PROCUREMENT Sealed Bidding Invitations for bids Responsiveness Descriptive literature PROCUREMENT Sealed Bidding Low bids Rejection Propriety Protest that agency should have rejected apparent low bid as nonresponsive because it failed to include descriptive literature is denied where the solicitation effectively did not require descriptive literature. Adrian argues that Arrow's bid should have been rejected as nonresponsive for failure to include descriptive literature called for under the IFB. The IFB was issued on February 18. Three were brand name or equal only. The significant details of the product offered "that are specified elsewhere in the solicitation.". The clause also cautions that failure of the descriptive literature to show that the product offered conforms to the IFB's requirements will result in rejection of the bid.
Matter: Adrian Supply Co. File: B-253656 Date: July 1, 1993
PROCUREMENT Sealed Bidding Invitations for bids Responsiveness Descriptive literature PROCUREMENT Sealed Bidding Low bids Rejection Propriety Protest that agency should have rejected apparent low bid as nonresponsive because it failed to include descriptive literature is denied where the solicitation effectively did not require descriptive literature; it thus would be improper for the procuring agency to reject a bid as nonresponsive for failure to include descriptive literature.
DECISION Adrian Supply Co. protests the award of a contract to Arrow Electrical Supply Co., Inc. under invitation for bids (IFB) No. DAAD05-93- B-0030, issued by the Department of the Army for electrical equipment to be supplied to the Aberdeen Proving Ground, Maryland. Adrian argues that Arrow's bid should have been rejected as nonresponsive for failure to include descriptive literature called for under the IFB.
We deny the protest.
The IFB was issued on February 18, 1993, and requested that bidders submit prices for six contract line item numbers (CLIN). Section C of the IFB contained a list of the salient, functional or other characteristics of the requested CLINs; of the six CLINs, three were brand name or equal only. The IFB incorporated by reference, at section L.7, the standard descriptive literature clause as set forth at Federal Acquisition Regulation (FAR) Sec. 52.214-21, which dictates that bids be accompanied by descriptive literature as "required elsewhere in this solicitation." The clause defines such literature as information necessary to establish, for the purpose of evaluation and award, the significant details of the product offered "that are specified elsewhere in the solicitation." The clause also cautions that failure of the descriptive literature to show that the product offered conforms to the IFB's requirements will result in rejection of the bid. In addition, section L.8 of the IFB provided:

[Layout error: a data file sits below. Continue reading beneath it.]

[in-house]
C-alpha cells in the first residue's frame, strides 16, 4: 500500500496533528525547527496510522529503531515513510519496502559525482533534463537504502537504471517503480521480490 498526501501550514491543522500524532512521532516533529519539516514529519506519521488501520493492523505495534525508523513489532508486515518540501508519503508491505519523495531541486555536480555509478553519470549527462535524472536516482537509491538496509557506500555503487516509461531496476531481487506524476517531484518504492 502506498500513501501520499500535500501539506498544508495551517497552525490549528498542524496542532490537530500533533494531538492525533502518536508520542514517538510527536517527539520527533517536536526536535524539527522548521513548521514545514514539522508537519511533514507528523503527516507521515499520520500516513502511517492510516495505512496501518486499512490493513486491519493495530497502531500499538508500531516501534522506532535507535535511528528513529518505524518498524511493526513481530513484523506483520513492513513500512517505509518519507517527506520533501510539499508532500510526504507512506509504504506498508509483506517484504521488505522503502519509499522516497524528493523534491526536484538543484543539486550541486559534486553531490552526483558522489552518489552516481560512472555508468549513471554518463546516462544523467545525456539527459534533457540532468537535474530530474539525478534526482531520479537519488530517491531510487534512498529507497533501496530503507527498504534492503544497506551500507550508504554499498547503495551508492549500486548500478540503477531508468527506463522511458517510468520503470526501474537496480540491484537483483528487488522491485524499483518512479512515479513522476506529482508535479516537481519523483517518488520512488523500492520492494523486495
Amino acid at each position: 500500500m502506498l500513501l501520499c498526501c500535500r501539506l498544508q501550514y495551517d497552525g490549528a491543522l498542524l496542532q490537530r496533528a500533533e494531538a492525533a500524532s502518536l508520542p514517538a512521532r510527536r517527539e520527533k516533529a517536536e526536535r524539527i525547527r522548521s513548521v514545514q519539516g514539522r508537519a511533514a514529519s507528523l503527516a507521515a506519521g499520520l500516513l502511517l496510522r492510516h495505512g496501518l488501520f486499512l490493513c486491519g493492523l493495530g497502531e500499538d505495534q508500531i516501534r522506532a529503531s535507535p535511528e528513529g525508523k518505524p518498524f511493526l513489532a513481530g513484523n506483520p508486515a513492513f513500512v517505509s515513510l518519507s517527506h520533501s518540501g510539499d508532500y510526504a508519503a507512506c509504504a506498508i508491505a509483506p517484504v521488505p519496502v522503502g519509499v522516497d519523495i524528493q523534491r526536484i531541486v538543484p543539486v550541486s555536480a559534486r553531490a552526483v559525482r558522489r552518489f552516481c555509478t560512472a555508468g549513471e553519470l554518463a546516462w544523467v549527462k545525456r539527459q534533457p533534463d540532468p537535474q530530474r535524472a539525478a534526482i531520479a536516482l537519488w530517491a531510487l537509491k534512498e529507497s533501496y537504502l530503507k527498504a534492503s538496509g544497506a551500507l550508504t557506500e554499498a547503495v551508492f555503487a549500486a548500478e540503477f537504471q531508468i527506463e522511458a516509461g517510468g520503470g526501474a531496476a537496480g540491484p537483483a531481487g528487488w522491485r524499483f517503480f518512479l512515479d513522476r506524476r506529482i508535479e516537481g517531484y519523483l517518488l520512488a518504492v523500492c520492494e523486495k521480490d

"Descriptive literature is required as indicated. Bidders are cautioned, however, that any such literature which affects the substance of the bid may render the bid nonresponsive.
"Descriptive literature which contains qualifications [or] conditions which reserve the bidder's right to change price, specifications, date (or other conditions affecting the substance of the bid) without notice will render the bid nonresponsive."
Finally, section L.3 incorporated by reference the standard brand name or equal clause at Defense FAR Supplement Sec. 252.210-7000, which instructs that if the bidder proposes to furnish an "equal" product, the bidder must furnish, as part of the bid, all descriptive literature necessary for the contracting activity to determine whether the product offered meets the salient characteristics of the IFB.
By the April 1 bid opening date, 10 bids were timely received. Arrow submitted the apparent low bid of $47,178, but the record shows that its bid did not include any descriptive literature. The Army awarded a contract to Arrow on May 26, and this protest followed. Adrian argues that Arrow's bid should have been rejected as nonresponsive for failure to include descriptive literature.